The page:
The opinion of the court was delivered by: VICTOR E. Bianchini United States Magistrate Judge
Petitioner, Norbert Jackson ("Jackson"), filed this pro se petition for a writ of habeas corpus pursuant to 28 U.S.C. § 2254 challenging his 1998 conviction in Monroe County Court on charges of burglary, robbery and criminal possession of a weapon. The parties have consented to disposition of this matter by the undersigned pursuant to 28 U.S.C. § 636(c).
FACTUAL BACKGROUND AND PROCEDURAL HISTORY
At about 1:00 a.m. on July 18, 1997, Linda Noble was returning to her home at 206 Frost Avenue from her job. As she was bringing bags of groceries up onto the porch, several armed and masked men forced their way into her home. The first intruder placed a gun to Linda's head and repeatedly asked "where was the money?" The men forced Linda at gunpoint into the basement and onto the basement floor, repeatedly inquiring where the money was located. The men also forced Jerald Noble, Linda's brother; Lula Noble, Linda's seventy-six year-old mother; and a one-year-old niece into the basement. One perpetrator threatened, "All you bitches is going to die, kill all of you [sic]." The burglary came to an end when one of the perpetrators went upstairs, noticed the presence of police officers outside, and yelled, "Heat!" The gunmen then exited the house and fled in various directions.
As he responded to the scene of the crime, Officer Ward yelled for the men fleeing the building to stop, but they ignored him. Ward chased one of the men across Frost Avenue and westbound up Ruff Alley; at that time, Ward estimated that he was about fifteen to eighteen feet from the suspect, a male black wearing black clothing and holding a medium-sized silver handgun in his right hand. After about a minute, the suspect (Jackson) stopped running because he was out of breath. The police apprehended him without incident, and Jackson stated that he would show the officers where he had discarded his gun. Jackson was then immediately returned to 206 Frost Avenue where a show-up was conducted. Linda Noble told the police, "That's him. I recognize his pants and I recognize his cap." Lula Noble similarly identified Jackson, stating, "That's him, that's him. I recognize his clothes."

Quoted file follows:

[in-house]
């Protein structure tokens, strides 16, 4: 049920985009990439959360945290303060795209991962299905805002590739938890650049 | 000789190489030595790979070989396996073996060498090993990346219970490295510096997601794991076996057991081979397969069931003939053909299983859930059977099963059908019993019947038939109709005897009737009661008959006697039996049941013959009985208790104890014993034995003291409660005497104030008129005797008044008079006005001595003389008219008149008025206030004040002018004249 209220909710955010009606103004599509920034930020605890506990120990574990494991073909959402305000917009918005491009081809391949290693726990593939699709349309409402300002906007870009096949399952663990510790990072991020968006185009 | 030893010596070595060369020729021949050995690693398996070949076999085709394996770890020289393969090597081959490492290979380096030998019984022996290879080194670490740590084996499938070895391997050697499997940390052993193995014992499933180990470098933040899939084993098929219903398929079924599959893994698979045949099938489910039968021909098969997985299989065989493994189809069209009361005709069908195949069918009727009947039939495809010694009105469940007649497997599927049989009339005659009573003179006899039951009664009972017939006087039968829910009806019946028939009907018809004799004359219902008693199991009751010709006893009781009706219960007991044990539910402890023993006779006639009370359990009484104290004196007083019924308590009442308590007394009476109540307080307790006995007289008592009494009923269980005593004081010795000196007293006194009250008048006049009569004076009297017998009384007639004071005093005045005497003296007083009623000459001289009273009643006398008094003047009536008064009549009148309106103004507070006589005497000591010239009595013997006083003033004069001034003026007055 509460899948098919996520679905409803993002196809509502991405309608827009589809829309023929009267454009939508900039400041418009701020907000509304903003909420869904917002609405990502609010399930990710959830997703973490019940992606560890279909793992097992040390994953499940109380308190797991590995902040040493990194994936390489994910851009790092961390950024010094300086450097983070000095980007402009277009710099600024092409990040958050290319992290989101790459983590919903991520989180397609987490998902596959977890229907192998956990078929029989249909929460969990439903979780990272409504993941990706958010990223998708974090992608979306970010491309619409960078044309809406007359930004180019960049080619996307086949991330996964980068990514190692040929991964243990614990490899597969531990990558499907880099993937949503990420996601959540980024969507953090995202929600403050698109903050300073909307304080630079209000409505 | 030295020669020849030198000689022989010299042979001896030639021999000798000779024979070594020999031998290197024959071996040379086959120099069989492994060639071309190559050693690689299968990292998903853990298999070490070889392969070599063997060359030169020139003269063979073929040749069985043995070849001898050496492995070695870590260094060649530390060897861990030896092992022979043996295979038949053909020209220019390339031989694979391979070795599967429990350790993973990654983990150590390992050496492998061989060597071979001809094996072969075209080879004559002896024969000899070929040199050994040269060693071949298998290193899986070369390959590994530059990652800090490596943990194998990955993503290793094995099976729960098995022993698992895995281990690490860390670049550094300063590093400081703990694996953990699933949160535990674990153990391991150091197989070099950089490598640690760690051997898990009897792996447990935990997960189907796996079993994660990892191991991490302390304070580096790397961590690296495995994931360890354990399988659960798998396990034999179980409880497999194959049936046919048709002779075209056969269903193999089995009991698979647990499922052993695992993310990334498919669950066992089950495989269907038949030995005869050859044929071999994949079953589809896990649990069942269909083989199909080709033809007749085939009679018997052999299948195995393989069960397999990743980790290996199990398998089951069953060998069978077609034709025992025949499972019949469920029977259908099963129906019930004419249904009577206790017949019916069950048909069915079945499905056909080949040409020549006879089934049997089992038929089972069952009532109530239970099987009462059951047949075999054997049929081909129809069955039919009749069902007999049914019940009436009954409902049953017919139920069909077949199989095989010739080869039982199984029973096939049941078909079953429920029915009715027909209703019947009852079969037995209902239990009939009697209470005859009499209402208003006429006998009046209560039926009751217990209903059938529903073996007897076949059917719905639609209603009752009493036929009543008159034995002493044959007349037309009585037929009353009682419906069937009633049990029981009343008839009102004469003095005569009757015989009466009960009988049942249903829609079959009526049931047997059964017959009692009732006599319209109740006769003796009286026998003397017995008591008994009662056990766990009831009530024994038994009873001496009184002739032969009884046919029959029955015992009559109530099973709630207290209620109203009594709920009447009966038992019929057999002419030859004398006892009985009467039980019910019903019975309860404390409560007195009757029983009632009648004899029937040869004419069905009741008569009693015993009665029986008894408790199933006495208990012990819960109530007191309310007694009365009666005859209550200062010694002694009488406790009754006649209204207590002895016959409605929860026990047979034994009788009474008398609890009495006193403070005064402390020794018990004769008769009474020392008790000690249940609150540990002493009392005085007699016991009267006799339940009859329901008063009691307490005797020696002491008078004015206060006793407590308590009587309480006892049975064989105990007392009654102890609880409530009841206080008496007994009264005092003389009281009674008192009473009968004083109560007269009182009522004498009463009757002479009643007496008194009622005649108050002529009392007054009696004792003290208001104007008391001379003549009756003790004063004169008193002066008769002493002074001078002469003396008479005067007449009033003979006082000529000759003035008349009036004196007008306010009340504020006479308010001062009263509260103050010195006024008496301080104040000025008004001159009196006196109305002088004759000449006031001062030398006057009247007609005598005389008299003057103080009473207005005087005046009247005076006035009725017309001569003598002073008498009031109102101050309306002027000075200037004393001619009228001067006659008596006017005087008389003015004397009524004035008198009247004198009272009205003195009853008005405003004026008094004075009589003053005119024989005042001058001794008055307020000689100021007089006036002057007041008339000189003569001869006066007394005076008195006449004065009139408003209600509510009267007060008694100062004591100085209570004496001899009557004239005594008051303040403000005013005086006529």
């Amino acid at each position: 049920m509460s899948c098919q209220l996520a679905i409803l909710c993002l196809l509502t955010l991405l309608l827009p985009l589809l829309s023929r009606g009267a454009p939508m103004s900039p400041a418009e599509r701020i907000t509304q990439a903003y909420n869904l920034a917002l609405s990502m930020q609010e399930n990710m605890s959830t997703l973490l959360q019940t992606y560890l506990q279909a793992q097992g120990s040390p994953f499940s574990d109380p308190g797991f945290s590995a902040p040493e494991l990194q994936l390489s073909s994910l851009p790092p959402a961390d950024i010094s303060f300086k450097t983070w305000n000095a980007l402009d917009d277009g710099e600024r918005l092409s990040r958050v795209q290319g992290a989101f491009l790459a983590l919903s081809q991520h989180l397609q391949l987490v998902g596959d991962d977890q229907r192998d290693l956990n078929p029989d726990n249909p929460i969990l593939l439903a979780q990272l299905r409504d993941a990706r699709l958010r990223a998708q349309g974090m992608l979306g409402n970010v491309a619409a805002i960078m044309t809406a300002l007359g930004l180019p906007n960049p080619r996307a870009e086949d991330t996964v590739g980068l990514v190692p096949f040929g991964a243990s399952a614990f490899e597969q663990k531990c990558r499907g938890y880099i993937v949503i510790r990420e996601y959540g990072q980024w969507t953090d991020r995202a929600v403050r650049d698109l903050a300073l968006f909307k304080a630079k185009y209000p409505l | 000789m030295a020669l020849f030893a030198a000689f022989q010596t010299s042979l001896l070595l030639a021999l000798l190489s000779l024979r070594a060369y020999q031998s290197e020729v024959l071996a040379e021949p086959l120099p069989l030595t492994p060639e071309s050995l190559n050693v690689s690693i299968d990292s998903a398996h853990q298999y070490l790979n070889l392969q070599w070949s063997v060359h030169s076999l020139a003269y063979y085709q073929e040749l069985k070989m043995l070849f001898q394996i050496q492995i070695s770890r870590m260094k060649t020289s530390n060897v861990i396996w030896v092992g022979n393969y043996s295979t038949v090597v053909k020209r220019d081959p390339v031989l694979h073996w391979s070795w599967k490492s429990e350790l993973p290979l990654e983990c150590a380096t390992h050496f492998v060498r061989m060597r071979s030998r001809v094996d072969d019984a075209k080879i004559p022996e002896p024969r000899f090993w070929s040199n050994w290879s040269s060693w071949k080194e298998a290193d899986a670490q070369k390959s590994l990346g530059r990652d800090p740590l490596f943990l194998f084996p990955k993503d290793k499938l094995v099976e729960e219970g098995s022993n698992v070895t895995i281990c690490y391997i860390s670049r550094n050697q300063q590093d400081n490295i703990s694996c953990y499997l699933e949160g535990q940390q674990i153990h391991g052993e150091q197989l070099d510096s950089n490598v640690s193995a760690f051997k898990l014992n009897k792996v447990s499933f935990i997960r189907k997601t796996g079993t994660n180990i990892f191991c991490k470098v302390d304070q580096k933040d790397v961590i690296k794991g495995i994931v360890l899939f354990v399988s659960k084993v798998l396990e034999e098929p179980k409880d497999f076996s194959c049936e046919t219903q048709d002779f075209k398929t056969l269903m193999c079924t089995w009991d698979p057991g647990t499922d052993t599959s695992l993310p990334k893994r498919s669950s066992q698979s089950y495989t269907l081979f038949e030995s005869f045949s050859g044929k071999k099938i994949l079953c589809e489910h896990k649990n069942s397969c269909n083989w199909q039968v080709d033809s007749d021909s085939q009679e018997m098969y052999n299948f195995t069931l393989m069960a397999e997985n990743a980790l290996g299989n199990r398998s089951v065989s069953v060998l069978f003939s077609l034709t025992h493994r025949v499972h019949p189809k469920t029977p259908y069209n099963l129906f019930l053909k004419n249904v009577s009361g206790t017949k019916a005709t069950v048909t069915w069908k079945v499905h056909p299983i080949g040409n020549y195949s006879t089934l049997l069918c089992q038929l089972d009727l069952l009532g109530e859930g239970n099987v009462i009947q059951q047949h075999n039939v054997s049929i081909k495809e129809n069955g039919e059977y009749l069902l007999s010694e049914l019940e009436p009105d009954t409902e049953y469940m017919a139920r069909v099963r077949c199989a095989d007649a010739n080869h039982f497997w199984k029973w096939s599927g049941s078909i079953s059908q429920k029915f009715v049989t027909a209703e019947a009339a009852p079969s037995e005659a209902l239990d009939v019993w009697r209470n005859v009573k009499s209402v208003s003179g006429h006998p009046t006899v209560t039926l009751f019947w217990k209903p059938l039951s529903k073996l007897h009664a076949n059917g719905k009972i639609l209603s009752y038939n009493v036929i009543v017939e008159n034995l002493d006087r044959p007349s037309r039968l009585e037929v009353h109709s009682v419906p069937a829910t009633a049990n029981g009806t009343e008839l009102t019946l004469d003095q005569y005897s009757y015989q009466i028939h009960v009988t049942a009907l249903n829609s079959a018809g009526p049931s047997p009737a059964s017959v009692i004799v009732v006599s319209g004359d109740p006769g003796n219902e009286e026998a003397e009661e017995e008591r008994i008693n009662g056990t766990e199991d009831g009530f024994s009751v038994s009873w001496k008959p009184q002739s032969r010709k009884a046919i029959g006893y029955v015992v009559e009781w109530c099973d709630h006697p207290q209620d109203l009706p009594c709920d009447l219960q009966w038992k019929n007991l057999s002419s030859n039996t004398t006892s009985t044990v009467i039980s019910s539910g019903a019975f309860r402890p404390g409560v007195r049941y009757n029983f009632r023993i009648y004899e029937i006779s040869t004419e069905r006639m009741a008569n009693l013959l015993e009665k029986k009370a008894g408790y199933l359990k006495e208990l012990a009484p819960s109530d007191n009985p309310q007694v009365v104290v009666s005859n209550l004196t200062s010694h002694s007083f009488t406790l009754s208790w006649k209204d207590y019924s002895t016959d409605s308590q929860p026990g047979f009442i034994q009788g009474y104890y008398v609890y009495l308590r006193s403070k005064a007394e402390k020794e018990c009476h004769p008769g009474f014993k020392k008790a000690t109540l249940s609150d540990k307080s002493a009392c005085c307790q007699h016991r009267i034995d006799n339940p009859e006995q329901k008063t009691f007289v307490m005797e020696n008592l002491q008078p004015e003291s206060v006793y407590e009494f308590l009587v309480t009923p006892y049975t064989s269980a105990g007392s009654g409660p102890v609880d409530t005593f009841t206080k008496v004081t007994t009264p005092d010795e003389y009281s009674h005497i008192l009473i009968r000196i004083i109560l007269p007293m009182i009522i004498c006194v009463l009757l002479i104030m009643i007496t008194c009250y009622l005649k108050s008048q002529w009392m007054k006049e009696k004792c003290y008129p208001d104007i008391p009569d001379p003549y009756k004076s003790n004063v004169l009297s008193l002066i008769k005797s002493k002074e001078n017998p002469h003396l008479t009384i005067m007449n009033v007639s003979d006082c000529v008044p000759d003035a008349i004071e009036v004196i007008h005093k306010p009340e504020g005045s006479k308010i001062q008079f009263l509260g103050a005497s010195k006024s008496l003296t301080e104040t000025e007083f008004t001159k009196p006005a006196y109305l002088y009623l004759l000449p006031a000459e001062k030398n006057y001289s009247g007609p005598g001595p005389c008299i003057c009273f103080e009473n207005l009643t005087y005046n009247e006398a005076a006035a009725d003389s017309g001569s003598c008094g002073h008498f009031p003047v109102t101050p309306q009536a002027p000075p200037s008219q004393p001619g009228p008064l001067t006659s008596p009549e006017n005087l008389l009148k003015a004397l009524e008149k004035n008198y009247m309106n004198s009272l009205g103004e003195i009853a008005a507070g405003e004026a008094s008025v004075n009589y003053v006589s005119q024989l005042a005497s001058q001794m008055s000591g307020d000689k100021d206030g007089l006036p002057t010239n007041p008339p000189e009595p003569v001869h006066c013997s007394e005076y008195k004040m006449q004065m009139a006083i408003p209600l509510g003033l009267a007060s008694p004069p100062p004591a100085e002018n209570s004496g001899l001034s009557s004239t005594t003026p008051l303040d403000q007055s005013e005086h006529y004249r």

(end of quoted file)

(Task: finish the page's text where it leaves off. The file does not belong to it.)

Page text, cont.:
Following the identification procedure, Jackson was transported to the public safety building where he was advised of his Miranda rights. Jackson agreed to waive his rights and speak to the police, relating to them his involvement in the home invasion at 206 Frost Avenue. Jackson's statement was reduced to writing and he read it; however, he refused to initial or sign it. Jackson subsequently was charged with one count of first degree burglary (N.Y. Penal Law § 140.30(1)); two counts of first degree robbery (N.Y. Penal Law § 160.15(4)); one count of second degree criminal possession of a weapon (N.Y. Penal Law § 265.03); and one count of third degree criminal possession of a weapon (N.Y. Penal Law § 265.02(4)). After a jury trial held in Monroe County Court (Bristol, J.), Jackson was convicted on February 2, 1998, as charged in the indictment. He was sentenced as a second felony offender to concurrent terms of imprisonment, the longest of which was twenty-five years.
The Appellate Division, Fourth Department, of New York State Supreme Court unanimously affirmed Jackson's conviction on direct appeal. People v. Jackson, 281 A.D.2d 906, 723 N.Y.S.2d 771 (App. Div. 4th Dept. 2001). The New York Court of Appeals denied leave to appeal. People v. Jackson, 96 N.Y.2d 920, 758 N.E.2d 662, 732 N.Y.S.2d 636 (N.Y. 2001). Jackson collaterally attacked his conviction by means of an application for a writ of error coram nobis; this was summarily denied by the Appellate Division. People v. Jackson, 296 A.D.2d 873, 745 N.Y.S.2d 736 (App. Div. 4th Dept. 2002), lv. denied, 99 N.Y.2d 655, 790 N.E.2d 293, 760 N.Y.S.2d 119 (N.Y. 2003).
Jackson has filed the instant habeas petition in which he asserts the following grounds for habeas relief: (1) trial counsel was ineffective in failing to object to the court's jury instruction on reasonable doubt; (2) trial counsel was ineffective in failing to object to prosecutorial misconduct; (3) trial counsel was ineffective in failing to request a circumstantial evidence charge; (4) the evidence was legally insufficient to support the conviction; and (5) appellate counsel was ineffective in failing to argue trial counsel's ineffectiveness on direct appeal.
For the reasons set forth below, the petition is dismissed.
To prevail under 28 U.S.C. § 2254, as amended in 1996, a petitioner seeking federal review of his conviction must demonstrate that the state court's adjudication of his federal constitutional claim resulted in a decision that was contrary to or involved an unreasonable application of clearly established Supreme Court precedent, or resulted in a decision that was based on an unreasonable factual determination in light of the evidence presented in state court.
See 28 U.S.C. § 2254(d)(1), (2); Williams v. Taylor, 529 U.S. 362, 375-76 (2000).
1. Ineffective Assistance of ...